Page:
Wed | Sep 30, 2020

TransJamaican loses right to road rival compensation

Published:Friday | February 21, 2020 | 12:15 AM
A section of the North-South Highway in St Catherine. TransJamaican Highway will no longer qualify for compensation if North-South’s operation affects its traffic flow.
A section of the North-South Highway in St Catherine. TransJamaican Highway will no longer qualify for compensation if North-South’s operation affects its traffic flow.

The Jamaican Govern-ment has amended the highway concession agreement to waive any claim or right to compensation by TransJamaican Highway with respect to the widening of the Nelson Mandela Highway and the completion and commissioning of the North-South Highway.

Under the previous arrangement, the compensation clause in the Highway 2000 agreement would have been triggered were the Government to upgrade any competing road that affected business on the tollway.

The clause, which was amended on January 29, 2020, had required that Jamaica compensate developer and concessionaire TransJamaican Highway if traffic is reduced due to improvements on an alternate route, according to information released by state-owned National Road Operating and Constructing Company, NROCC, in the prospectus for the TransJamaican Highway initial public offering of shares, IPO.

TransJamaican, the toll concessionaire for the East-West corridor of Highway 2000, was taken over from its French owners last December by NROCC, which is in the process of floating the company on the stock market under the Government’s privatisation programme.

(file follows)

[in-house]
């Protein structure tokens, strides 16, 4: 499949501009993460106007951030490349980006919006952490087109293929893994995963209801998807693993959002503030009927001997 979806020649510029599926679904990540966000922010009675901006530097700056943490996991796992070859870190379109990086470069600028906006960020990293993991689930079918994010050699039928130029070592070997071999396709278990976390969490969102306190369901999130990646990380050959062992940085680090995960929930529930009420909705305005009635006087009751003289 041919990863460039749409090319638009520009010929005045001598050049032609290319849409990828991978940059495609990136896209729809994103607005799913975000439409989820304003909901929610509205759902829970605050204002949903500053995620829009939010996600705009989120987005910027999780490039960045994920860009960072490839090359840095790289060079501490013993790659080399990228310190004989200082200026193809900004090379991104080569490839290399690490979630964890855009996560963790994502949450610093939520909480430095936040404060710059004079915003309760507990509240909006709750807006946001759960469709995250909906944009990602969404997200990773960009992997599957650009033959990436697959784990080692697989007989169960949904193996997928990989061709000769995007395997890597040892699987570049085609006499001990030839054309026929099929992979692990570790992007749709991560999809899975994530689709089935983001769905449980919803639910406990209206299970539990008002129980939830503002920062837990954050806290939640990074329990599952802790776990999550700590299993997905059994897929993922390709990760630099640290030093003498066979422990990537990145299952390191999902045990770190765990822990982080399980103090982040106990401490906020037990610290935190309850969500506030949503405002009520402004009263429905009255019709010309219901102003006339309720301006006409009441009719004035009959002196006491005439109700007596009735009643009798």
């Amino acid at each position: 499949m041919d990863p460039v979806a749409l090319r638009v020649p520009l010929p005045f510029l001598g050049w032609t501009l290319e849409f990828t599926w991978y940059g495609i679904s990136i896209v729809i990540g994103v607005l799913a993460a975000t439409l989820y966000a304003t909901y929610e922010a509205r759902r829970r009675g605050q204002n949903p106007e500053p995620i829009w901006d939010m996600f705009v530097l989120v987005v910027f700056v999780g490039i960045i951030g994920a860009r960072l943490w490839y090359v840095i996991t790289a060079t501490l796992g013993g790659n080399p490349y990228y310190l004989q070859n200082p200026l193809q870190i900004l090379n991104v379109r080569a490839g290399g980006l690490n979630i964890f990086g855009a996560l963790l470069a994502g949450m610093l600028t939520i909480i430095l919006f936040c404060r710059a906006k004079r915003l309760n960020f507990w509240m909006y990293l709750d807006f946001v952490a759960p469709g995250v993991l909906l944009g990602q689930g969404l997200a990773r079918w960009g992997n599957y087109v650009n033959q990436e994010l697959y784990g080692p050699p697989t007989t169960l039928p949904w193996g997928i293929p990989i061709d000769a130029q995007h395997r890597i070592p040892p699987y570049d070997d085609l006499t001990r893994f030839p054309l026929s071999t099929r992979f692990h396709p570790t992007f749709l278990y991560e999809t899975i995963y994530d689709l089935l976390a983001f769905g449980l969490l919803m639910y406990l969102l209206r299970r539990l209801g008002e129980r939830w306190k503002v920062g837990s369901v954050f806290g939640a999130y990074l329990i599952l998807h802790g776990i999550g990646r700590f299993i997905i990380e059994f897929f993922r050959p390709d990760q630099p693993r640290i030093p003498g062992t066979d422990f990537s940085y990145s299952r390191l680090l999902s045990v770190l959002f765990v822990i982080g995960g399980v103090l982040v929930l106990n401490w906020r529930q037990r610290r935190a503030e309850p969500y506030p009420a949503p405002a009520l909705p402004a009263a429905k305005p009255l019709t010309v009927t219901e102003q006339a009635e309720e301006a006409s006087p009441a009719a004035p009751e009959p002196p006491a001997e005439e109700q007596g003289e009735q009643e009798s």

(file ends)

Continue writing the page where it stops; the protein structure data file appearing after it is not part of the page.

The IPO opened for subscription on Monday at $1.41 per share. It aims to raise $11 billion to $14 billion.

The current concession agreement is a 35-year contract that has 17 years left to run. The January amendment grants an option to renew the concession for a further 35 years. It also acknowledges that routine and periodic maintenance of roads within the relevant transport corridors, even if the result is to increase the speed limits on such roads, will not trigger compensation.

Mandela Highway is a public thoroughfare within the Government’s network.

The North-South Highway, commissioned in March 2016, is being operated under a 50-year concession by Chinese-affiliated company Jamaica North South Highway Company Limited.

Still, NROCC must compensate TransJamaican Highway for loss of revenue if the Jamaican Government or any party contracted or assigned by the Government, develops a new rail public-passenger link between Spanish Town and Kingston or enhances the speed or capacity of competing roads within the corridor served by the toll road.

The speed limit on the East-West toll highway is 110 kilometres per hour, while for regular roads and the North-South Highway, traffic speeds are capped at 80kph.

The amount of compensation payable to TransJamaican Highway will be determined by an independent traffic adviser. Disputes may be referred to and settled under the rules of conciliation and arbitration of the International Chamber of Commerce by three arbitrators in London.

mcpherse.thompson@gleanerjm.com